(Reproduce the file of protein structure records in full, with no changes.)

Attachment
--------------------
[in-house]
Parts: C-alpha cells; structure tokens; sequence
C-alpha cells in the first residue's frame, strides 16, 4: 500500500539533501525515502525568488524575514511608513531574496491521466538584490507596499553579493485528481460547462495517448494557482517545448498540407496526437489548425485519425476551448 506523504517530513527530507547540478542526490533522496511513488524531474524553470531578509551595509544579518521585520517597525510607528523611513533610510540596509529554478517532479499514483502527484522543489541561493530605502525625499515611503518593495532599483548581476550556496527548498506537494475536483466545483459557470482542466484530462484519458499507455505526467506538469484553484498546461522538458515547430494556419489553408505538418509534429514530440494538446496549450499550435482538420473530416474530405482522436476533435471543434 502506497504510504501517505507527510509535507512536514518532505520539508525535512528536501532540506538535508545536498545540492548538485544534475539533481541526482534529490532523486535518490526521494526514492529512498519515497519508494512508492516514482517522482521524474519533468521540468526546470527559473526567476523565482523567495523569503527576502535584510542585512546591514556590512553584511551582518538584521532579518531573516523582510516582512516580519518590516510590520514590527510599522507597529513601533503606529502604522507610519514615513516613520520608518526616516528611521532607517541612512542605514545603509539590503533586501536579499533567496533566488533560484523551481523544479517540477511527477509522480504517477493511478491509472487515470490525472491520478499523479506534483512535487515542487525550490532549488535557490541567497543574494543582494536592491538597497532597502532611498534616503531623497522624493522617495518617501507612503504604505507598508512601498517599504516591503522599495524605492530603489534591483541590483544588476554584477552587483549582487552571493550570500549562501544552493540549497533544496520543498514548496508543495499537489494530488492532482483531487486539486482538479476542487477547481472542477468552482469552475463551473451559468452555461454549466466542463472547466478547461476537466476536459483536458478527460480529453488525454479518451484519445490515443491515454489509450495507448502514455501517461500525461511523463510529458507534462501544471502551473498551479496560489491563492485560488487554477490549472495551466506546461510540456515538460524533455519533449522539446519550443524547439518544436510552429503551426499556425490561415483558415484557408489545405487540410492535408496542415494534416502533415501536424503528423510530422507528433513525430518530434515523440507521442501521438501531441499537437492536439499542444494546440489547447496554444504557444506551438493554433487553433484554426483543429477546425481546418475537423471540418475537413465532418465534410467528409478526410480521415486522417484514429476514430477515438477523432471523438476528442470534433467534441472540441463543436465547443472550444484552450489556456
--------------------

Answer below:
[in-house]
Parts: C-alpha cells; structure tokens; sequence
C-alpha cells in the first residue's frame, strides 16, 4: 500500500539533501525515502525568488524575514511608513531574496491521466538584490507596499553579493485528481460547462495517448494557482517545448498540407496526437489548425485519425476551448 506523504517530513527530507547540478542526490533522496511513488524531474524553470531578509551595509544579518521585520517597525510607528523611513533610510540596509529554478517532479499514483502527484522543489541561493530605502525625499515611503518593495532599483548581476550556496527548498506537494475536483466545483459557470482542466484530462484519458499507455505526467506538469484553484498546461522538458515547430494556419489553408505538418509534429514530440494538446496549450499550435482538420473530416474530405482522436476533435471543434 502506497504510504501517505507527510509535507512536514518532505520539508525535512528536501532540506538535508545536498545540492548538485544534475539533481541526482534529490532523486535518490526521494526514492529512498519515497519508494512508492516514482517522482521524474519533468521540468526546470527559473526567476523565482523567495523569503527576502535584510542585512546591514556590512553584511551582518538584521532579518531573516523582510516582512516580519518590516510590520514590527510599522507597529513601533503606529502604522507610519514615513516613520520608518526616516528611521532607517541612512542605514545603509539590503533586501536579499533567496533566488533560484523551481523544479517540477511527477509522480504517477493511478491509472487515470490525472491520478499523479506534483512535487515542487525550490532549488535557490541567497543574494543582494536592491538597497532597502532611498534616503531623497522624493522617495518617501507612503504604505507598508512601498517599504516591503522599495524605492530603489534591483541590483544588476554584477552587483549582487552571493550570500549562501544552493540549497533544496520543498514548496508543495499537489494530488492532482483531487486539486482538479476542487477547481472542477468552482469552475463551473451559468452555461454549466466542463472547466478547461476537466476536459483536458478527460480529453488525454479518451484519445490515443491515454489509450495507448502514455501517461500525461511523463510529458507534462501544471502551473498551479496560489491563492485560488487554477490549472495551466506546461510540456515538460524533455519533449522539446519550443524547439518544436510552429503551426499556425490561415483558415484557408489545405487540410492535408496542415494534416502533415501536424503528423510530422507528433513525430518530434515523440507521442501521438501531441499537437492536439499542444494546440489547447496554444504557444506551438493554433487553433484554426483543429477546425481546418475537423471540418475537413465532418465534410467528409478526410480521415486522417484514429476514430477515438477523432471523438476528442470534433467534441472540441463543436465547443472550444484552450489556456